The Perils of Pauline (1947 film)

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The Perils of Pauline
The Perils of Pauline - 1947 Poster.jpg
1947 theatrical poster
Directed by George Marshall
Produced by Sol C. Siegel (producer)
Written by P.J. Wolfson (story & screenplay) and
Frank Butler (screenplay)
Starring Betty Hutton
John Lund
Music by Robert Emmett Dolan
Cinematography Ray Rennahan
Edited by Arthur P. Schmidt
Distributed by Paramount Pictures
Release date
  • July 4, 1947 (1947-07-04)
Running time
96 minutes
Country United States
Language English
Box office $3.8 million (US rentals)[1]

The Perils of Pauline is a 1947 American Technicolor film directed by George Marshall and released by Paramount Pictures. The film is a fictionalized Hollywood account of silent film star Pearl White's rise to fame, starring Betty Hutton as White.

A broad satire of silent-film production, the film is a musical-comedy vehicle for Hutton. The original songs by Frank Loesser include the standard "I Wish I Didn't Love You So", which received an Academy Award nomination for Best Original Song. Paul Panzer, who played the villain in the 1914 film The Perils of Pauline, has a very small part in this film, as do silent-comedy veterans Chester Conklin, Hank Mann, Snub Pollard, and James Finlayson.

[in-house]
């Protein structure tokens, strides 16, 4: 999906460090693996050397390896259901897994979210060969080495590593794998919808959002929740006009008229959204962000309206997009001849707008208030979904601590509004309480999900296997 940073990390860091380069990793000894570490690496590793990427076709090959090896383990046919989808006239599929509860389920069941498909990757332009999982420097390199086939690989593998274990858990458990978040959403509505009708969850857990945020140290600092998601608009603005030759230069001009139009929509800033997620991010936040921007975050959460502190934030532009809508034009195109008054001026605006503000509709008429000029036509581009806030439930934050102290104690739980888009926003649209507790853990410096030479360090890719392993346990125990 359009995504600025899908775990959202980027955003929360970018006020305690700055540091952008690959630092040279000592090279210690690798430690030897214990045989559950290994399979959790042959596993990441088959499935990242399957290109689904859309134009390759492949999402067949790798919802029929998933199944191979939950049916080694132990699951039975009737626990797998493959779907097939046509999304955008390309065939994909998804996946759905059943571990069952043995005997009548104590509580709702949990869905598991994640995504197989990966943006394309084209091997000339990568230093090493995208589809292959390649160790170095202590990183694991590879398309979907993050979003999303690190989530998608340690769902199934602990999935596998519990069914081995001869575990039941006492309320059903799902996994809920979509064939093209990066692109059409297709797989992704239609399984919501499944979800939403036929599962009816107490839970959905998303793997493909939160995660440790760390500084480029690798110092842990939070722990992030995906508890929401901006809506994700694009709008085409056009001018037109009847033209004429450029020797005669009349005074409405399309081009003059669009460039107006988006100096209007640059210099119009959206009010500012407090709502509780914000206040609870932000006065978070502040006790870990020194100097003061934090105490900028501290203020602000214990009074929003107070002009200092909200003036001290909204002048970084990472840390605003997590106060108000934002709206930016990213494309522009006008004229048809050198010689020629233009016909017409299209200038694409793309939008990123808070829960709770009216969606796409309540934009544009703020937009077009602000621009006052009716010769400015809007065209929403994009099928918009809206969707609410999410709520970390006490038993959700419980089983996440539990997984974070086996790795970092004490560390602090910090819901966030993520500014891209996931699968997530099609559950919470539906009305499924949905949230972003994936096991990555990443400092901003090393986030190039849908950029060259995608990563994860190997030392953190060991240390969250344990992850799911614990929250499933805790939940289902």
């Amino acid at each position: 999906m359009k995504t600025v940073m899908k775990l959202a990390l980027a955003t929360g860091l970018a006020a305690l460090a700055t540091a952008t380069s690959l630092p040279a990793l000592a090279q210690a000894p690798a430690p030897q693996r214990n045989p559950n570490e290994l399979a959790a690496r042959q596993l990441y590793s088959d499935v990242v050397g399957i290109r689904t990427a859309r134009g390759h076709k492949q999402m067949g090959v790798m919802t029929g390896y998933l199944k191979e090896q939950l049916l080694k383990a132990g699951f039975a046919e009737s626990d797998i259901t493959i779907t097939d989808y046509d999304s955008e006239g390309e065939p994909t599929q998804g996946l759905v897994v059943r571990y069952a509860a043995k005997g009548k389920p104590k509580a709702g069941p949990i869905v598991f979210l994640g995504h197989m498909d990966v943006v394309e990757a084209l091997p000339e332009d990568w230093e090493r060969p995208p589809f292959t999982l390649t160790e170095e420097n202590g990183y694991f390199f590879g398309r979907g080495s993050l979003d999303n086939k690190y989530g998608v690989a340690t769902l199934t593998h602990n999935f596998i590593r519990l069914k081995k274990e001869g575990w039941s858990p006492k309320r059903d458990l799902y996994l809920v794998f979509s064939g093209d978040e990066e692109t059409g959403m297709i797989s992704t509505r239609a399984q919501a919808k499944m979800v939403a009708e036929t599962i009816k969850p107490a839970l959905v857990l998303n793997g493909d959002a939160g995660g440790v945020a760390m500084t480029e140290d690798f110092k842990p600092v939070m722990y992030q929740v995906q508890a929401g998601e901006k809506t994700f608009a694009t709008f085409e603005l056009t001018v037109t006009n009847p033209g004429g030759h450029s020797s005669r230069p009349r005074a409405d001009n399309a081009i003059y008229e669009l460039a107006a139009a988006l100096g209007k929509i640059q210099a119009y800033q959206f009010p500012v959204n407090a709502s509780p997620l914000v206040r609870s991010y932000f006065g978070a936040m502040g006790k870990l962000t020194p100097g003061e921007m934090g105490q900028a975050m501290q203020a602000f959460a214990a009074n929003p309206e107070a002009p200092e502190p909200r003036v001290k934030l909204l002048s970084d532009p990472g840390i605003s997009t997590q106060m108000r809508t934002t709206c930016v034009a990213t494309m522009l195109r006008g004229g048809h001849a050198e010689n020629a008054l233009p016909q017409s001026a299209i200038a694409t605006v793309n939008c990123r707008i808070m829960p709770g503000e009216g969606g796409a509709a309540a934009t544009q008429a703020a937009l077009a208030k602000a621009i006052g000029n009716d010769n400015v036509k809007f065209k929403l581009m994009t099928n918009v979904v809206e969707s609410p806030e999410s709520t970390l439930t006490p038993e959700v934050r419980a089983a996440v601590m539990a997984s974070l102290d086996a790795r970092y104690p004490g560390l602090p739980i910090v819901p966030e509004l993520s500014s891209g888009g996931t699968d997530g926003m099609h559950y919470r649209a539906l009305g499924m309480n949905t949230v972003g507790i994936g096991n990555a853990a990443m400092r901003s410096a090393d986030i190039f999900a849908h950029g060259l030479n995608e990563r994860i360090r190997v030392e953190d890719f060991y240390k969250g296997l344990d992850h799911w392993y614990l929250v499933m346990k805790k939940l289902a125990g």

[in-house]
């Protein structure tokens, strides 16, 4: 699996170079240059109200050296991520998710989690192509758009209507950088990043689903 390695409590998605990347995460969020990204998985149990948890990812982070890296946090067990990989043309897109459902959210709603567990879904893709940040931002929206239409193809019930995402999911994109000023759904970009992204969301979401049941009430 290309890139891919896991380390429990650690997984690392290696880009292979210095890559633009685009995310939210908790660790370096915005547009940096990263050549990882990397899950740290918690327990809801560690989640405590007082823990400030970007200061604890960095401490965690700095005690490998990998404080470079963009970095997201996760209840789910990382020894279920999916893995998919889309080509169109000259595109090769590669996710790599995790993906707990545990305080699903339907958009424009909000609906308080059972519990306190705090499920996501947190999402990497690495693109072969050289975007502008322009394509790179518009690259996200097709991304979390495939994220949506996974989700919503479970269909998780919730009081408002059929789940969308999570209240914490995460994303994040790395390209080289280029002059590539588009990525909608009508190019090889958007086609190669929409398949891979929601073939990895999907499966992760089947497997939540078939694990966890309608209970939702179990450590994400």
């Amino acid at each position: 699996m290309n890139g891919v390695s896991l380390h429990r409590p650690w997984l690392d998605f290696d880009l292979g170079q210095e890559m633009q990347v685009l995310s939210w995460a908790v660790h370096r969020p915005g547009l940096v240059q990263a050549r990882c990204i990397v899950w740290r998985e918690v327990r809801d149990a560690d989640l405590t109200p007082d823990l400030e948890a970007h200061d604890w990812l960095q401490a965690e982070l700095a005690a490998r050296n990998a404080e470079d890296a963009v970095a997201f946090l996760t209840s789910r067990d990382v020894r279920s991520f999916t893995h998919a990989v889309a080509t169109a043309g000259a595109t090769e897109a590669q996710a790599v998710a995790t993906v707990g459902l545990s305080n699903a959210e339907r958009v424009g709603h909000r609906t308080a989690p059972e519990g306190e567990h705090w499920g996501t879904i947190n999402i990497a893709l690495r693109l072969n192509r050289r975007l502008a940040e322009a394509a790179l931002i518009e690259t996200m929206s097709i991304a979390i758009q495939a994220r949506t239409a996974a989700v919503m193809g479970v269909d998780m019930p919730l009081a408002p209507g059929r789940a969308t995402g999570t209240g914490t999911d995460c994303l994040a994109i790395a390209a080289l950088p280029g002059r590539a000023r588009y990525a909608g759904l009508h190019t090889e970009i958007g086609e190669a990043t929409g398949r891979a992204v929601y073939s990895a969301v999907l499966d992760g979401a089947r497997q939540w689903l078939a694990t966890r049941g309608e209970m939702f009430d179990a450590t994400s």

The film is in the public domain today; all public-domain video releases are sourced from 16 mm television prints that have faded over the years. Universal Studios (through NBC Universal Television, successor-in-interest to EMKA, Ltd.) owns the original film elements.


Pearl White (Betty Hutton) is a frustrated factory worker who aspires to become a dramatic actress. She joins a touring theatrical troupe managed by handsome but pompous Mike (John Lund), but fame and fortune elude her because she's unable to suppress her natural rambunctiousness. In desperation, White takes a job at a movie studio, where she promptly finds herself in the middle of a slapstick pie fight. With the help of bombastic director Mac (William Demarest), top-hatted villain portrayer Timmy (Billy De Wolfe), and imperious dramatics coach Julia (Constance Collier), Pearl soon becomes world-famous as the star of such cliffhanging, tied-to-the-railroad-tracks serials as The Perils of Pauline.[2]



Introduced by Betty Hutton in The Perils of Pauline and released on Capitol Records, "I Wish I Didn't Love You So" received an Academy Award nomination for Best Original Song


Frank Loesser was nominated for an Oscar in the category "Best Music, Original Song" for "I Wish I Didn't Love You So".[3]

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